“First and foremost I’m a human being and I’m a father and I’m a husband. You can tell that I root for people and you can tell that I care, and it’s really hard. It’s the hardest thing is to maintain, and I guess that’s what they pay you for, to maintain my professionalism when I see, in my mind, just like you the viewer, you know I can go, ‘Oh, no, no, no, no, this is bad move. This is a bad move,’ but I’m not allowed to say that. And I can think it, but I can’t tell you I’m thinking it because that may sway you. And then again, I could be wrong. So yes, I am very involved. I can’t totally remove myself from it. And I hope that I maintain a professional stance as the host and I’ve seen some parts of it and I think I do a fantastic job.”

On the Most Challenging Part of Hosting Take It All
“The most challenging is to hold my emotions in check and my knee-jerk reaction in check when I believe that the person standing within arm’s length of me is making grave mistake that will impact the outcome of the game and eventually impact the rest of their life. I don’t have delusions of grandeur, but the truth is if somebody walks out of a room with half a million dollars more than they walked in, I think their life just changes drastically. Sometimes it’s very obvious to me that this decision that you’re making is not really the best decision. You may want to take another minute and think about it, but I can’t do that. I can’t sway them. So that’s really hard, because as I said, first and foremost, I’m a human being and a father and a husband and you just want to go, ‘Wait, wait, this is a game and you’ve got a chance here to change your life.’ Everybody has a story, everybody has a situation and everybody wants a better life for themselves. And when you show up on one of these games, this is truly an opportunity publicly to really change your life.”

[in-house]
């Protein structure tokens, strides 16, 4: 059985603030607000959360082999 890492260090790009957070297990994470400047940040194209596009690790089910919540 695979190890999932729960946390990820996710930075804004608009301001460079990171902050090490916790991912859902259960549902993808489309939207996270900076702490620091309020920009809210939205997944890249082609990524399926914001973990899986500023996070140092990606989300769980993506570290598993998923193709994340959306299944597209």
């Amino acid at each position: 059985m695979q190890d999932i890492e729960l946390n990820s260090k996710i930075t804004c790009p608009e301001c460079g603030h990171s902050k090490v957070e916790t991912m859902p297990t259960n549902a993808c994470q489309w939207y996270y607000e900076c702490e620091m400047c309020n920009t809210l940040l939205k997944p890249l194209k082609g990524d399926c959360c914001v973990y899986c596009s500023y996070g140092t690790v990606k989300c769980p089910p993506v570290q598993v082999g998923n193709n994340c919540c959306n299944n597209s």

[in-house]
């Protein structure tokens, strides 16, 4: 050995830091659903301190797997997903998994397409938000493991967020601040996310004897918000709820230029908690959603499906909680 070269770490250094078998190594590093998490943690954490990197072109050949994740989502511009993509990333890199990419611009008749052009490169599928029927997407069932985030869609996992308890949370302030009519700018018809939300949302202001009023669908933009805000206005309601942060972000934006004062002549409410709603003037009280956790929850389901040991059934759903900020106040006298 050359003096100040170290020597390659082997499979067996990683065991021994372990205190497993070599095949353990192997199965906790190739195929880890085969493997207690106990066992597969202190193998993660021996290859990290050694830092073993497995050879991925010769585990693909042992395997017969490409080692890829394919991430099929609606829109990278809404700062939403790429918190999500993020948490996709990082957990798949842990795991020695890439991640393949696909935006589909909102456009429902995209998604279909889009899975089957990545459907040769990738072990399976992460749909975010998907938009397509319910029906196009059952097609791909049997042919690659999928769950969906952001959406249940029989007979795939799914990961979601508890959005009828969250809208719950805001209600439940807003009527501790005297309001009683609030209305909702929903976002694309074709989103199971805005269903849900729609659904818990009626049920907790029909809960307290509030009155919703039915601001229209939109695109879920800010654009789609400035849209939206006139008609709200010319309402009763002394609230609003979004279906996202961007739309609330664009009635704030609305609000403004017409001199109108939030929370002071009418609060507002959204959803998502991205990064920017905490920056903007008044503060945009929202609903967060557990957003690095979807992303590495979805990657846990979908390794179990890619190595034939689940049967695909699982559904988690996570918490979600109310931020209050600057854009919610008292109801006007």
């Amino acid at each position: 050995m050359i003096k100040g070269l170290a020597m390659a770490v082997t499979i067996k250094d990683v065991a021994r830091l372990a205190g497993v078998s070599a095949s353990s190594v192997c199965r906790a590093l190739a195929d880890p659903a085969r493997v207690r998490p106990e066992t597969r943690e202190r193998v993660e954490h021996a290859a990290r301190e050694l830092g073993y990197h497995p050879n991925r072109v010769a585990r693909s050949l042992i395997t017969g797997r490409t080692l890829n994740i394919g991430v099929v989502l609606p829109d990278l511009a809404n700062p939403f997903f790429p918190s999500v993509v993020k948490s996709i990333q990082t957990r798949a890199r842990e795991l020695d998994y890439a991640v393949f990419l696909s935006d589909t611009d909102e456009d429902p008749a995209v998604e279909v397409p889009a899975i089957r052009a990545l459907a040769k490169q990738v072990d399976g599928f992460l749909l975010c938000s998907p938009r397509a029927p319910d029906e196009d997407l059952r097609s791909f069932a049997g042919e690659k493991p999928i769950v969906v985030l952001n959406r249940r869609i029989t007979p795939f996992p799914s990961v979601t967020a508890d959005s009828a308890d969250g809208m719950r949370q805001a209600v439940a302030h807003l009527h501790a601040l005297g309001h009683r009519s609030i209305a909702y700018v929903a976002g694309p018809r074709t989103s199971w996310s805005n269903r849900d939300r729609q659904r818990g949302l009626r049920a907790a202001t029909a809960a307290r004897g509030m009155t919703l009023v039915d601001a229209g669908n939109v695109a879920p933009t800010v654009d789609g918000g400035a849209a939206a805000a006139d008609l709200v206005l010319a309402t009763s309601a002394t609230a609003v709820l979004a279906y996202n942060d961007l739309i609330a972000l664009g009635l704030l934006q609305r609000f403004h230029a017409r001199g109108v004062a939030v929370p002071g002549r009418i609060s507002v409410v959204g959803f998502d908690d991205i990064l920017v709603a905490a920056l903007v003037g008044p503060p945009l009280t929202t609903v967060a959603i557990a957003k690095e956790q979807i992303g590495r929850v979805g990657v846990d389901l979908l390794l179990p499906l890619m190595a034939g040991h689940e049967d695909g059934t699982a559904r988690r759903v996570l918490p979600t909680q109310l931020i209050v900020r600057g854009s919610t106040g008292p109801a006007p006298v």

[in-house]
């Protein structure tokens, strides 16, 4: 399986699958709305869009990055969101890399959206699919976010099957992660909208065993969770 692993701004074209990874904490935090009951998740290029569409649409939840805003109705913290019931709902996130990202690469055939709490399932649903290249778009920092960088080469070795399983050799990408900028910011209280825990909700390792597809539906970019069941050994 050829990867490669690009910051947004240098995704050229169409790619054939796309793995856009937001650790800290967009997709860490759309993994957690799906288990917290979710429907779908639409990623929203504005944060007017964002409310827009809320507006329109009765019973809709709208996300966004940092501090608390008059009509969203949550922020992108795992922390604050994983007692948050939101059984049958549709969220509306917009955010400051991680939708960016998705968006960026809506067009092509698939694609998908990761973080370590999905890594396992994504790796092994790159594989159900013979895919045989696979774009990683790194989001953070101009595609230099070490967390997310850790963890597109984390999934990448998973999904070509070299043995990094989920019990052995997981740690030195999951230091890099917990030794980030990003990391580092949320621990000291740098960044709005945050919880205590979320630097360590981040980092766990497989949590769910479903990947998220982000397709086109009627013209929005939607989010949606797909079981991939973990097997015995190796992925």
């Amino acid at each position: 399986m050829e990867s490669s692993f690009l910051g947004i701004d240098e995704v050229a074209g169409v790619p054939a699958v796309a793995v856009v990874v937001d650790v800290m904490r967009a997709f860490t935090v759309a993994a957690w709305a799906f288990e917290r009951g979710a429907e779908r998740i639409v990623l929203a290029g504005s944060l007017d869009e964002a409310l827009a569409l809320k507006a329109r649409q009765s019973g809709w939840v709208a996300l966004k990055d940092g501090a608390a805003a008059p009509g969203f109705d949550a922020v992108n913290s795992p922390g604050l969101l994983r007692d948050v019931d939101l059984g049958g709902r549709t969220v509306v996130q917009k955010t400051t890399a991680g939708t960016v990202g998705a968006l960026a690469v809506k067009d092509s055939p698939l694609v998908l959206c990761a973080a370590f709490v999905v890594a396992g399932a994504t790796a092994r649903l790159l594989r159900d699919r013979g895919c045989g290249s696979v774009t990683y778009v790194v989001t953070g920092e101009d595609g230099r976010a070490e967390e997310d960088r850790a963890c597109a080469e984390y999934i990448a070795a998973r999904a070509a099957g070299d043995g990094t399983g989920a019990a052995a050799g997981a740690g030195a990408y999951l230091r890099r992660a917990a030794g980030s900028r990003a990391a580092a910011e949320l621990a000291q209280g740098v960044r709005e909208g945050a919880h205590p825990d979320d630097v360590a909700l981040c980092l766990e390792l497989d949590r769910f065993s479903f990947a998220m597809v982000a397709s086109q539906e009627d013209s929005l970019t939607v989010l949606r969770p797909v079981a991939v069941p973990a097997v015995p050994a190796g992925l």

On What He’s Learned from Take It All
“I’ve learned that you cannot judge a book by its cover. I learned that I’m fascinated with the human condition. I’ve learned that you put people in different environments and they probably don’t even know what they’re going to do. What happens is they get up there and there’s hundreds of thousands of dollars cash in front of them, diamonds, boats, gifts and real estate, and you watch their eyes glaze over and become a different person… All I try to do as the host is just direct the traffic and hope that I keep them as clear as possible and as focused as possible, so that they can manipulate whatever plan they have of attack in the clearest possible way.”

On If the Show Will Go Beyond the Five Nights
“That’s a question for NBC. It’s not a question for me… The last time I was involved with an event of this magnitude in this way was Deal or No Deal. When I was presented with Deal or No Deal they said, ‘We’re going to give you five nights in a row on a network and we truly believe in this. We think it’s a fun holiday event.’ And that fun holiday event turned into 500 episodes. So I would love that, but I take each take as it comes… I just came in the room and showed them a game. I had no idea where it would go from there. And the fact that it’s seven hours of television now and I’m thrilled. And if becomes more, I’ll be even more thrilled.”

Watch Take It All  starting Monday, December 10 through Friday, December 14 at 9 p.m. EST/8 p.m. Central, and again on Monday, December 17 at 10 p.m. EST/9 p.m. Central on NBC.

No comments:

Post a Comment